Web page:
Anil kumar / CC BY-ND 2.0

This piece first appeared at SocialEarth on Thursday.

Orange is the color that hunters wear in the woods to avoid being shot by accident. Orange was the color worn by the mourning friends of Hadiya Pendleton, the 15-year-old Chicago student who was shot and killed only one week after performing with her high school band at President Obama’s second inaugural parade. Orange has become the color of a movement to end gun violence in America. It is the color that marched across our country on National Gun Violence Awareness day, on June 2, to stop more children from being shot.

Last week thousands of mothers, grandmothers, sisters, and daughters (some accompanied by fathers and brothers) marched in orange attire in 200 rallies and 47 states across the country protesting our nation’s lack of common sense gun laws. In San Francisco approximately 200 marched across the Golden Gate Bridge. The marchers were white, African-American, Latino, young, and old, rich and poor, all of them brought by a common desire to end the violence. “I just feel so helpless,” said one mother, “I thought I can do this.”

The marches were organized by Moms Demand ActionEverytown For Gun Safety, and Wear Orange.

Their demands for “common sense” gun laws include: ending open carry laws (especially in places like grocery stores and college campuses), promoting responsible gun ownership (smartguns, gun safes, and safety catches), banning sales of semi-automatic weapons, expanding universal background checks, taxing bullet sales, and increasing gun safety education.

Although even Newtown’s elementary school massacre could not prompt Congress to stand up to the NRA for tougher gun laws, the Brady Campaign, Everytown, and Moms Demand Action continue to push for state and federal laws that will make it harder for guns to reach the hands of people with mental illnesses, violent histories, or children.

Tragically, the day before these protests, there was yet another college shooting, this time at UCLA; this has become our nation’s new normal. Everytown has been compiling statistics on a map of the US, flooded with red dots, to signify all the schools (from elementary schools through colleges) where blood has been shed, including names of all the victims. Since 2013 there have been 186 school shootings; that’s an average of one a week. Every day in the US, an average of 33 people are murdered with guns, while another 53 die from gun accidents or suicide.

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Clare Senchyna marched for her son Camilo-Senchyna-Beltran, 26, an EMT who was shot when he stepped in between a friend and a stranger, on Mission Street, in San Francisco, trying to break up a fight. According to Ms. Senchyna, who worked for 30 years as a health worker, most recently at SF General Hospital, “Camilo was out celebrating having finished paramedics school on December 7 2014, and he was shot by a stranger, a 21-year-old with a gun. I was trying to figure out why this had happened and the only thing I could think of was the accessibility of guns.” For her the solution is, “We are going to change the laws, starting with closing all the background check loopholes.”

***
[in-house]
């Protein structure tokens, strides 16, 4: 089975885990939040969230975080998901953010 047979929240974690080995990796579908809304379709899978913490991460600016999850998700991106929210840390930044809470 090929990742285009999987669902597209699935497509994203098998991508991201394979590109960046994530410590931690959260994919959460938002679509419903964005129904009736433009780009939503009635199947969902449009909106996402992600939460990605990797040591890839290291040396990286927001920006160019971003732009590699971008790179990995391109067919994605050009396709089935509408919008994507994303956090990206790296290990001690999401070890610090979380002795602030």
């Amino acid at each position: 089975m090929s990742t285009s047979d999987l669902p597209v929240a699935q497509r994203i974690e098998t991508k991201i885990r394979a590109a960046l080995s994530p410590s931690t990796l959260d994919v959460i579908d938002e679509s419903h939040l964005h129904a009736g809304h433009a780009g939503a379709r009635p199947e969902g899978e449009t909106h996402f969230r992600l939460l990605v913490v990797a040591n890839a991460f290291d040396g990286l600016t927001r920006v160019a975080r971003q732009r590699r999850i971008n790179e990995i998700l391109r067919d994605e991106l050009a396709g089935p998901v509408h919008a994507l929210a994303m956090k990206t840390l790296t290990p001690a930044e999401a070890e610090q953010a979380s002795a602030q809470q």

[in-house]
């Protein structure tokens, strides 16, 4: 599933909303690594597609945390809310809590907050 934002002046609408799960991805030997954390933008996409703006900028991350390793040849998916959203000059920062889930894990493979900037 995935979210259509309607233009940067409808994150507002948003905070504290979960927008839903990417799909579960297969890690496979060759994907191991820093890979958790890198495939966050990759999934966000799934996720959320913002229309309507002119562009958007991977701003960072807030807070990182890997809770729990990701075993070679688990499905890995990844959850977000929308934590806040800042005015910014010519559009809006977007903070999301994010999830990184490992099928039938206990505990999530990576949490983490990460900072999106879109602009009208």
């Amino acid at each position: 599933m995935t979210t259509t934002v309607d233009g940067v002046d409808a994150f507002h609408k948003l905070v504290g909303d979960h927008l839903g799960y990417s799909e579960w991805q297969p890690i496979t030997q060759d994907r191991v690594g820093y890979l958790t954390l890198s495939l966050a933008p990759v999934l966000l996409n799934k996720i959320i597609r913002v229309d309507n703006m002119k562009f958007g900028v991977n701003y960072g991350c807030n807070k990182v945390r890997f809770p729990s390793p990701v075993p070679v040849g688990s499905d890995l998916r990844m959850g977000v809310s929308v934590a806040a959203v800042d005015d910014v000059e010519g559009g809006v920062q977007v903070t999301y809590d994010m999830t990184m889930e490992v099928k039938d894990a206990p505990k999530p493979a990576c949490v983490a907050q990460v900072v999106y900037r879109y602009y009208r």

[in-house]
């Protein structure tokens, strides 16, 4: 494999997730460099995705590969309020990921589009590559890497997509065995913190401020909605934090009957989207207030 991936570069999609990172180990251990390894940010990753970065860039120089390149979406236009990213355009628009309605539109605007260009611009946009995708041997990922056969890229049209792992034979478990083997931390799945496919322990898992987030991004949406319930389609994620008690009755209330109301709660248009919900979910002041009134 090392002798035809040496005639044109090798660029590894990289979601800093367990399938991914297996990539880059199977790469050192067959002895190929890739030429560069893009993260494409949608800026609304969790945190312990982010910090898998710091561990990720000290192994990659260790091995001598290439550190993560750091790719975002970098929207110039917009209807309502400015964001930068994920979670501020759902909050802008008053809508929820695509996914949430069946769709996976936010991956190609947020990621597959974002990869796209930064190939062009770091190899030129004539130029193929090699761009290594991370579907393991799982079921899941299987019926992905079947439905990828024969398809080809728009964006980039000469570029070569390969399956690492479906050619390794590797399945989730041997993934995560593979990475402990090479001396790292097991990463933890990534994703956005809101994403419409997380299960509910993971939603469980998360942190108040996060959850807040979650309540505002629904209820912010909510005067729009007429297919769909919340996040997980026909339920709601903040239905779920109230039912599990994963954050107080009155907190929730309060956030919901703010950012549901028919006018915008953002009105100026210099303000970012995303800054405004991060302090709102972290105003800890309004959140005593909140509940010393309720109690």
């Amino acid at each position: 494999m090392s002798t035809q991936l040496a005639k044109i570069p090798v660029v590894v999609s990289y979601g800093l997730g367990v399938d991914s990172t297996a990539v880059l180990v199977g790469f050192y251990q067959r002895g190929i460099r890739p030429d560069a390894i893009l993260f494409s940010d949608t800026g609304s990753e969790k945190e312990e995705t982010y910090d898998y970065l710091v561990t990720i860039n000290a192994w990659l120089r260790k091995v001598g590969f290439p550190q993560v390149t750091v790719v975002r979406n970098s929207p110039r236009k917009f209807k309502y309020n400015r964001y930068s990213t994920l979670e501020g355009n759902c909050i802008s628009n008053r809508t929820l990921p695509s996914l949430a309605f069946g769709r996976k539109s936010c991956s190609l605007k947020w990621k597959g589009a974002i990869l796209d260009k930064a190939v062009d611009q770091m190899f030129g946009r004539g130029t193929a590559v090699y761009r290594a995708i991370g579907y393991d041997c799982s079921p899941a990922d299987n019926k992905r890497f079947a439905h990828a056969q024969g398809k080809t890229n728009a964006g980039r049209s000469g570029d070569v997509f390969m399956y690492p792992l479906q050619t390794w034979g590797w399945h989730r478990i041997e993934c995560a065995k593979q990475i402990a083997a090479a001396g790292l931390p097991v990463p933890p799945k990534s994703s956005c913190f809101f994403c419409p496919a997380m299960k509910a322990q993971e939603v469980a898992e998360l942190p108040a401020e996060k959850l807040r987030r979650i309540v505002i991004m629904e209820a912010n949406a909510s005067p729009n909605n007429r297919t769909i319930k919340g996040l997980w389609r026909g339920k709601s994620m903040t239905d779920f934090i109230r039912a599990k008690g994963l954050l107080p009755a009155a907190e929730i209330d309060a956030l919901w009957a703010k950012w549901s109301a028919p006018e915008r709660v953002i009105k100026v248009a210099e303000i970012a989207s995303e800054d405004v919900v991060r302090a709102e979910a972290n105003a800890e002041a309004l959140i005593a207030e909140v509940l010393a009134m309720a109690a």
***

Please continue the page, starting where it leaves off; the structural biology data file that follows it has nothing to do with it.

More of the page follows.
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Elizabeth Proctor marched for the students who were shot at UC Santa Barbara where six people were killed and seven severely injured in a shooting rampage in 2014. Proctor marched in gratitude, one of the few mothers not in mourning, because her daughter had narrowly evaded harm that day; but she also carried the weight of knowledge that other mothers had not been so lucky. She wore a flouncy orange skirt and carried an orange parasol in solidarity with them. “My daughter, although she was not harmed, she was very close to where several people were shot and killed in Santa Barbara,” said Proctor. “She was directly going to be taking the path where he (the shooter) shot in three different rounds, and the only reason why she wasn’t there was because she went back in for tea and toast.”

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Jane Holt “marched” in her wheelchair for the youths she has seen injured by gun violence at San Francisco General Hospital, where she worked for years as a nurse practitioner. From her wheelchair, Holt marched her legs along the ground for the full two-mile bridge span (back and forth) to keep pace with the other protesters. “There’s been a lot gun violence where I worked. I think we need better laws. We need better regulation. And we need people to realize that we don’t need semi-automatic weapons for anything, not even hunting.”

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Paulette Brown marched for her sixteen-year-old son, Aubrey Abraska, a student at Gateway High and a basketball player, who was shot 30 times with a semi-automatic gun. His mother continues to hope for a change in our nation’s gun laws. Brown handed out fliers in hopes that the killers will be caught and brought to justice. “I have three girls, he was my only son. I had to walk across the stage and receive his diploma in death. He was a good boy.”

Abraska was on his way to work when he saw men with guns moving toward another group of youths. Brown told SocialEarth, “He saved people’s life that day. He did what his mother told him to do. He said, ‘Run!’ and everybody ran. Who was left? My sixteen-year-old boy. They shot him 30 times with a semi-automatic gun.”

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